losing your faith finding your soul book cover

Wizard: Oh! Pay no attention to that man behind the curtain. The Great and Powerful­- Oz--has spoken--
Dorothy: Who are you?
Wizard: Well, I—I—I am the Great and Powerful-- Wizard of Oz.
Dorothy: You are?
Wizard: Uh--yes.
Dorothy: I don't believe you!
Wizard: No, I'm afraid it's true. There's no other Wizard except me.
Scarecrow: You Humbug! 
Lion: Yeah!
Wizard: Ye-s-s-s--that's exactly so--I'm a humbug.
Dorothy: Oh--you're a very bad man!
Wizard: Oh, no, my dear. I'm--I'm a very good man. I'm just a very bad Wizard.
-Noel Langley, Florence Ryerson, and Edgar Allen Woolf, The Wizard of Oz; based on the book by L. Frank Baum

It's a summer family tradition to spend a day at Hersheypark. When the kids were younger, we spent a lot of time on the Tilt-A-Whirl and the carousel horses, but we always stood in line for the sea lion show. So now, years later when we spend most of our time on rides with names like Tower of Terror with a ten-plus g-force, we still go for the sea lions. They're darling, talented, and capable of unbelievable stunts.

I guess I always knew about the little fish treat, but this past summer it was all I could see. Pipin and Nemo were balancing on one front flipper, flying through hoops, dancing with the trainer, and we were all applauding-- the little kids squealing with delight. That's when the trainer, who wore a little treat bag on her belt, slipped Pipin and Nemo a fish. Each time they successfully performed a trick, they'd get an immediate reward.

These creatures weren't really dancing, of course. They were performing a series of movements that they knew would produce a fish. It's such a good show--one we stand in line to see--because the sea lions look like they're having such fun. These talented performers who love to be in front of an audience seem almost human. But this summer all I could see was the little fish treat. Pipin and Nemo were just deep-sea circus monkeys. Anything for a herring.

Somewhere in our faith journey, we all have a sea lion moment. You see how you've spent years jumping through hoops, balancing a ball on your nose, not because it's really who you are, but because you've always done it and the system rewarded you for your performance. But when you've done that for ten or twenty years, you start to ask yourself, Whose approval am I working for? What do I really believe? Suddenly you see it: you've spent most all your life taking direction from other people. They have told you what to believe in, what to work for, what to value, how to live your life. You don't want to end your life like Sinclair Lewis's George Babbitt, the middle­ aged real-estate broker who has everything. He lives, after all, in the midwestern town of Zenith. He's reached the top. But on the last page of Babbitt, George is speaking to his son Ted, who cannot follow in his father's steps. He wants to leave college and head off on his own way. "Dad, I can't stand it anymore," the boy says. "Maybe it's all right for some fellows. Maybe I'll want to go back some day, but me, I want to get into mechanics." Babbitt, seeming old and subdued, says, "I've never done a single thing I've wanted to in my whole life!"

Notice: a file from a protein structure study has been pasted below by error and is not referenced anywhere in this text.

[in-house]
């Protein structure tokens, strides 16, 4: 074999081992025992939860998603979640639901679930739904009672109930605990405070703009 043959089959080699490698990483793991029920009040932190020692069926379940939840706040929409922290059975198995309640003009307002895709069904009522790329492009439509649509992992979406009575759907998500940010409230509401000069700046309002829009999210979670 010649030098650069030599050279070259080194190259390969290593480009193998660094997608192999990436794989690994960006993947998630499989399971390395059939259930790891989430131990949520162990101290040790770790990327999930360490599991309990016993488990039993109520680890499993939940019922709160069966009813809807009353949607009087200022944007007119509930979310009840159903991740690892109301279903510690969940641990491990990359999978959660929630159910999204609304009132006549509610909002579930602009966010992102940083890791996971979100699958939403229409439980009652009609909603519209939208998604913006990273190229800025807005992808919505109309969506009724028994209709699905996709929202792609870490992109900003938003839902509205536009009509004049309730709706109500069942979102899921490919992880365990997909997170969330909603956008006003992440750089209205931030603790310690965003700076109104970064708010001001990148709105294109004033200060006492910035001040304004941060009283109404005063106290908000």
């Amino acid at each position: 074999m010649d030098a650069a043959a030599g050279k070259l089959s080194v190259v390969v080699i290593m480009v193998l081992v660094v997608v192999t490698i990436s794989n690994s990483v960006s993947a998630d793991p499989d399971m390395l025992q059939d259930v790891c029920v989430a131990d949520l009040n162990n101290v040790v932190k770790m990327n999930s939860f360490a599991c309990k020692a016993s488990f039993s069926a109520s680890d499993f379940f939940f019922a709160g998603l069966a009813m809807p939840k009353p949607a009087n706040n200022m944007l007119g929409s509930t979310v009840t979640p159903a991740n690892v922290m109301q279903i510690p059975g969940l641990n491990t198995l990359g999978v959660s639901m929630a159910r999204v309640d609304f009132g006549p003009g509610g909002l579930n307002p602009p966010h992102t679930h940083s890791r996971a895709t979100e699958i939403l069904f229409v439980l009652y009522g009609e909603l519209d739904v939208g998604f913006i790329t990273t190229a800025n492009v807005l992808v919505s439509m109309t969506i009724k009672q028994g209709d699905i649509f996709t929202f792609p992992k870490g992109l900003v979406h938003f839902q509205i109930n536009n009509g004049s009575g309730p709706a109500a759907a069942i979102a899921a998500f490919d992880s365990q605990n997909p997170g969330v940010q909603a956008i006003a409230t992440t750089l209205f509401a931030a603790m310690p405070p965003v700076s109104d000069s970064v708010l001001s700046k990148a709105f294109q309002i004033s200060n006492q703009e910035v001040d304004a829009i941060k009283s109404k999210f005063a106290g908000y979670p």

The Good-Bye Gate brings us naturally to a second passage, leading from dependency to self-possession. As you start separating from the whole worn-out system, you discover that where there is supposed to be a self, there really isn't.

Politicians often attempt to define their opponents before they can define themselves. In a subtle way, that's what your family did for you when you were young. And they weren't the only ones. Your job defined you. Then it was being a mother or a father. Before long it was the neighborhood you lived in, the church you attended, and the political party you inherited. You wonder, How did this happen? It's like standing in front of a mirror dressed in what feels like an odd costume and thinking, Who picked these out for me? The first movement away from convention leads inevitably to this second passage: Stand Apart. It's the moment when you step out, plant your flag.

This is very different from the adolescent version of "Nobody tells me what to do!" That is merely a nervous act of rebellion, a need to be anything but "them." Young people find external markers-   clothes or hairstyles, music or friends-that mark them as different. But it's not an authentic, inner transformation. By contrast, this new identity is not something you create externally; rather, it's something you simply uncover. It's you. But after years of going along with the program, that self is almost totally buried. Finding that first edition of yourself takes a long time (more about that in the next passage: Deep Dive), but it has to start somewhere, and this is it. You begin by taking charge of your own life. Stand apart.

Excerpted from Losing Your Faith, Finding Your Soul by David Robert Anderson. Copyright ©2013 by David Robert Anderson. Excerpted by permission of Convergent Books, a division of Crown Publishing Group. All rights reserved. No part of this excerpt may be reproduced or reprinted without permission in writing from the publisher.

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